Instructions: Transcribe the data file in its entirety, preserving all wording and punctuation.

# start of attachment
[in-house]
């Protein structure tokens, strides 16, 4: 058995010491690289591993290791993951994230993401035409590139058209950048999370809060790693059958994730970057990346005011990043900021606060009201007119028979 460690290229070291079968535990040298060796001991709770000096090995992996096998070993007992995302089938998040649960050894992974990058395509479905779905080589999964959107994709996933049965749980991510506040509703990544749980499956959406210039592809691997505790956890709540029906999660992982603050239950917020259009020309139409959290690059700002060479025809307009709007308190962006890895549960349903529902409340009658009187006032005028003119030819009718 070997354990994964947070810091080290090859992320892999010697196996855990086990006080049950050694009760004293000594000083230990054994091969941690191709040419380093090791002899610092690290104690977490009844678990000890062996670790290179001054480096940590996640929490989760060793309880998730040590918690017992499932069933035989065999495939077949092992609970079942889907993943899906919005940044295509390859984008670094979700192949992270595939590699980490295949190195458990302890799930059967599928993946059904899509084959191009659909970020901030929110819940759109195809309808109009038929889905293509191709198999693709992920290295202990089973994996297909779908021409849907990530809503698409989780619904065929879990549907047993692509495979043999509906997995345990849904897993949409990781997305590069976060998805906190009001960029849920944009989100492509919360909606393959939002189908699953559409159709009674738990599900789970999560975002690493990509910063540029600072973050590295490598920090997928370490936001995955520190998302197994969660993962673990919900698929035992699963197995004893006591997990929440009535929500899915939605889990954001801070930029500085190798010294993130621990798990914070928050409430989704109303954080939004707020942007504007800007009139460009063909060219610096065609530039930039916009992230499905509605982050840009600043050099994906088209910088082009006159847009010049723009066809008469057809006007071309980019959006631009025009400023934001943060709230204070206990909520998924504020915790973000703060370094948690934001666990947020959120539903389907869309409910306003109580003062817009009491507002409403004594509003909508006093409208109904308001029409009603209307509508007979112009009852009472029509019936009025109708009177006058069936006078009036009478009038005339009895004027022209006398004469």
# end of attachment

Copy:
[in-house]
């Protein structure tokens, strides 16, 4: 058995010491690289591993290791993951994230993401035409590139058209950048999370809060790693059958994730970057990346005011990043900021606060009201007119028979 460690290229070291079968535990040298060796001991709770000096090995992996096998070993007992995302089938998040649960050894992974990058395509479905779905080589999964959107994709996933049965749980991510506040509703990544749980499956959406210039592809691997505790956890709540029906999660992982603050239950917020259009020309139409959290690059700002060479025809307009709007308190962006890895549960349903529902409340009658009187006032005028003119030819009718 070997354990994964947070810091080290090859992320892999010697196996855990086990006080049950050694009760004293000594000083230990054994091969941690191709040419380093090791002899610092690290104690977490009844678990000890062996670790290179001054480096940590996640929490989760060793309880998730040590918690017992499932069933035989065999495939077949092992609970079942889907993943899906919005940044295509390859984008670094979700192949992270595939590699980490295949190195458990302890799930059967599928993946059904899509084959191009659909970020901030929110819940759109195809309808109009038929889905293509191709198999693709992920290295202990089973994996297909779908021409849907990530809503698409989780619904065929879990549907047993692509495979043999509906997995345990849904897993949409990781997305590069976060998805906190009001960029849920944009989100492509919360909606393959939002189908699953559409159709009674738990599900789970999560975002690493990509910063540029600072973050590295490598920090997928370490936001995955520190998302197994969660993962673990919900698929035992699963197995004893006591997990929440009535929500899915939605889990954001801070930029500085190798010294993130621990798990914070928050409430989704109303954080939004707020942007504007800007009139460009063909060219610096065609530039930039916009992230499905509605982050840009600043050099994906088209910088082009006159847009010049723009066809008469057809006007071309980019959006631009025009400023934001943060709230204070206990909520998924504020915790973000703060370094948690934001666990947020959120539903389907869309409910306003109580003062817009009491507002409403004594509003909508006093409208109904308001029409009603209307509508007979112009009852009472029509019936009025109708009177006058069936006078009036009478009038005339009895004027022209006398004469």